The well-known and controversial steroid hormone is not just produced by females, but males as well. The aromatase enzyme produces oestradiol from testosterone (predominantly in the ovaries, however in men a large source comes from the brain!). It is responsible for breast tissue changes during adolescence and pregnancy, regulating menstruation, regulating body weight (assisting in metabolism), preventing bone loss and promoting healthy cardiovascular function.
There are four types of oestrogen: Oestrone (E1, made after menopause), Ostradiol (E2), Oestriol (E3, mainly during pregnancy) and Oestetrol (E4). Some forms of oestrogen are pro-carcinogenic, or encourages the growth of certain cancers. This type of oestrogen is easily converted into compounds that damage your DNA.
Oestrogens are eliminated from the body by metabolic conversion to oestrogenically inactive metabolites that are excreted in the urine and faeces. It involves a balance between activating and deactivating (protective) oestrogen pathways. The first step of oestrogen metabolism is the ‘hydroxylation’, by an enzyme called cytochrome P450 (abundant in the liver). The second step is phase II liver detoxification. It involves glucuronidation, a primary pathway of liver detoxification that depends on adequate levels of glucuronic acid. Fish oils and lemon, orange or grapefruit peel may also activate glucuronidation.
There are several factors that can unbalance oestrogen homeostasis and cause reactions with DNA. Elevated beta-glucuronidase within the gastrointestinal tract can compromise healthy excretion of glucuronide conjugates. High levels have been associated with the generation of free toxic and carcinogenic metabolites. Poor clearance of metabolised oestrogen and an increased risk of oestrogen-dominant conditions are associated with this scenario. Oestrogen dominance is more common in big city environments, however global environmental changes are hard to avoid. Women often experience weight gain, fatigue, low libido, anxiety, light or heavy menstruation, breast lumps or fibroids. It can also happen in men as well, causing enlarged breasts, infertility and erectile dysfunction.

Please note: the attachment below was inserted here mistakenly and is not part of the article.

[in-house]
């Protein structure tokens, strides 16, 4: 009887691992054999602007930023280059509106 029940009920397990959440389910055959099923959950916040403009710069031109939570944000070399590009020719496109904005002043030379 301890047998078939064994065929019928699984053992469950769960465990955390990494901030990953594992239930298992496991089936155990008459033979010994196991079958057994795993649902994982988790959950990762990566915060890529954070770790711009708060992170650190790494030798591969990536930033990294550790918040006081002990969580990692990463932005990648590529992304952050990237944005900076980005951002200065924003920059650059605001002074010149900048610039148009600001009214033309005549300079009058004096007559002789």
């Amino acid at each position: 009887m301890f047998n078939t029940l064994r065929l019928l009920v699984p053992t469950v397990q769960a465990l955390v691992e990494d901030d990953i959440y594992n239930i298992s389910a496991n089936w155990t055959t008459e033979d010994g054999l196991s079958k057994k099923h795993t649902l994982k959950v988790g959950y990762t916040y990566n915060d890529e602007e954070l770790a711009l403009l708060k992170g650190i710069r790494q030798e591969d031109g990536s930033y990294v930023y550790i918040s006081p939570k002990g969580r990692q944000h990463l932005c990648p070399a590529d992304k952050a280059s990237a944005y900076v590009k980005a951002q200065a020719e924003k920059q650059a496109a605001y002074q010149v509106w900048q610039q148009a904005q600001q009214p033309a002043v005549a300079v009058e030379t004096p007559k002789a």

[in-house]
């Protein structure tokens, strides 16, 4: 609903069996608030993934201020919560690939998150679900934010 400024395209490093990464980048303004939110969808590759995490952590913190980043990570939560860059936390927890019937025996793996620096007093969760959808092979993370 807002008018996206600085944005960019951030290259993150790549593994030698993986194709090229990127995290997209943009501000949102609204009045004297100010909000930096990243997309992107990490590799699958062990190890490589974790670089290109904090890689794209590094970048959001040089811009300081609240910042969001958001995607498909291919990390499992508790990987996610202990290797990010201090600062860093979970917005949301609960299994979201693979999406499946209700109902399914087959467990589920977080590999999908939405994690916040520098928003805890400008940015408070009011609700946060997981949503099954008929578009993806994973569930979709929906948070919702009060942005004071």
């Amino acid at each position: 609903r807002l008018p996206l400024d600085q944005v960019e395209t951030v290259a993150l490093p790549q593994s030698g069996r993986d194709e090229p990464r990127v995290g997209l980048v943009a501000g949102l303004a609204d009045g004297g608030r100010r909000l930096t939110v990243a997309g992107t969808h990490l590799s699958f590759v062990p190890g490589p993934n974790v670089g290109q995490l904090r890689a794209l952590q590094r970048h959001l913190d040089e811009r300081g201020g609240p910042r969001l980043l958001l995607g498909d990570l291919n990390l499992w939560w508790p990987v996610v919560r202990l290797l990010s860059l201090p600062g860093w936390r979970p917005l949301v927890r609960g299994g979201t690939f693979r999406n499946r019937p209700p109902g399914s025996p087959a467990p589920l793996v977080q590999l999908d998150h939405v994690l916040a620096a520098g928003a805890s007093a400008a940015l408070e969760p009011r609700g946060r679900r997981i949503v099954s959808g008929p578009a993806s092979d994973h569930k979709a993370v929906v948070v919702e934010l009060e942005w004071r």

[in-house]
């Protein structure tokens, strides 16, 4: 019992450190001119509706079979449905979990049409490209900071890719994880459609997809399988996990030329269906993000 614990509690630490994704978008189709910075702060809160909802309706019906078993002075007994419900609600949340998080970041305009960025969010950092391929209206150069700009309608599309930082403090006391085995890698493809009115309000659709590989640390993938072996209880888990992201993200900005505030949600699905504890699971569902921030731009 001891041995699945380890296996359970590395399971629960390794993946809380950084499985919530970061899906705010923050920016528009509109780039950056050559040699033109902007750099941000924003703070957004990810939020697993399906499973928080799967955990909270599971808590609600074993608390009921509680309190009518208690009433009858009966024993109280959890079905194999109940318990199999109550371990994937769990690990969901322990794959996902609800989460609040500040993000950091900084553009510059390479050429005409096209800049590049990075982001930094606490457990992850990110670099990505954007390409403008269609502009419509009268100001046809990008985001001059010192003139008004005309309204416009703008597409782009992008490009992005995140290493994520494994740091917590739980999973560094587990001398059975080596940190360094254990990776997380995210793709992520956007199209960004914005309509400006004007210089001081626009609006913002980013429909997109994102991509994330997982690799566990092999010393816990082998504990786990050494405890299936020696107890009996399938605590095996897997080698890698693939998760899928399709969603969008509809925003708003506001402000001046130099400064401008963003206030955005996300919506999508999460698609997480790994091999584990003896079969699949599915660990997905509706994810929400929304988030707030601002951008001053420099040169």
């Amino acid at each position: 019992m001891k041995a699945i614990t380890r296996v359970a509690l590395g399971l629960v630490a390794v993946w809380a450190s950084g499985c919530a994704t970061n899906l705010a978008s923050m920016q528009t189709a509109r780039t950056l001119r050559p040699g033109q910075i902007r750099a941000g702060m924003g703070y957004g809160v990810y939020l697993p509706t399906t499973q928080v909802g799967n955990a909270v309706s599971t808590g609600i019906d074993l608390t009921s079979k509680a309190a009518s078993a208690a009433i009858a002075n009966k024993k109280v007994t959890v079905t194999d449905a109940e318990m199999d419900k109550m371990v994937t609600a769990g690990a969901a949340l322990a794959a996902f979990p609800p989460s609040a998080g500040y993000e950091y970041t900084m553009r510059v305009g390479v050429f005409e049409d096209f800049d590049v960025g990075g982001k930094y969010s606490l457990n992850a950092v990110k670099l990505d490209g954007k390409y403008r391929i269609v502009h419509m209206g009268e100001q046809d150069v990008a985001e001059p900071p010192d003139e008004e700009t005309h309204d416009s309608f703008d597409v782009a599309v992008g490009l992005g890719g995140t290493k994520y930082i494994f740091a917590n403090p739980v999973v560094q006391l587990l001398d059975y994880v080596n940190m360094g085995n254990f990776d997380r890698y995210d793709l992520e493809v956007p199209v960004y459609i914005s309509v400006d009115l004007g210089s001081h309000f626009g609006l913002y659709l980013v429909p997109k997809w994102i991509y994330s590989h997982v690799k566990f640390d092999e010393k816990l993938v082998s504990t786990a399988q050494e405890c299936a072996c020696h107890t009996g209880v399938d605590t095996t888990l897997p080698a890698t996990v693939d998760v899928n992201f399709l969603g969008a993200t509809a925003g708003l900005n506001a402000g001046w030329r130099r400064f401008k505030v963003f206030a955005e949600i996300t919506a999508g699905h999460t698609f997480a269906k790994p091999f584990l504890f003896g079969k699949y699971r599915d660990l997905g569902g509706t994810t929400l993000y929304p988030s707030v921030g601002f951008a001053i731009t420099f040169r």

To keep oestrogen metabolite ratios balanced it is important to look at oestrogen clearance. If you have oestrogen dominance you may need to look at:
- Increasing your fibre intake to help eliminate “free” oestrogen
- Eat more cruciferous vegetables to assist with elimination pathways and liver detoxification. Veggies from this family include broccoli, cauliflower, brussel sprouts, cabbage, kale, horseradish (note: if you have an underactive thyroid its best to cook these veggies to reduce anti-thyroid enzymes)
- Reduce alcohol content, particularly wine (sorry to say!), as alcohol increases oestrogen levels
- Increase phytoestrogen rich foods (as they complete with oestradiol in binding to intercellular oestrogen receptors.) like flaxseeds, organic tempeh, alfalfa, sesame seeds and some organic, fermented or non-GMO soy including miso (phytoestrogens are somewhat controversial, particularly with oestrogen conditions such as endometriosis. Whilst studies are still to confirm any advancements it is best to eat organic soy in moderation).
- Oestrogen levels can be affected by vitamin deficiencies such as vitamin E, B and magnesium so ensure to eat lots of leafy greens, nuts and seeds
- Eat good fats like omega 3 from fatty fish and ensure you have enough adequate protein
- We have a range of herbs Naturopaths use to assist with oestrogen imbalances, so maybe if you feel your oestrogen levels aren’t quite right then its best to see one of us
Xenoestrogens are a whole other kettle of fish so watch our website for information about naughty little hormonal imbalancers.
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Want to know more about other hormones? Check out some of the other sex hormones below.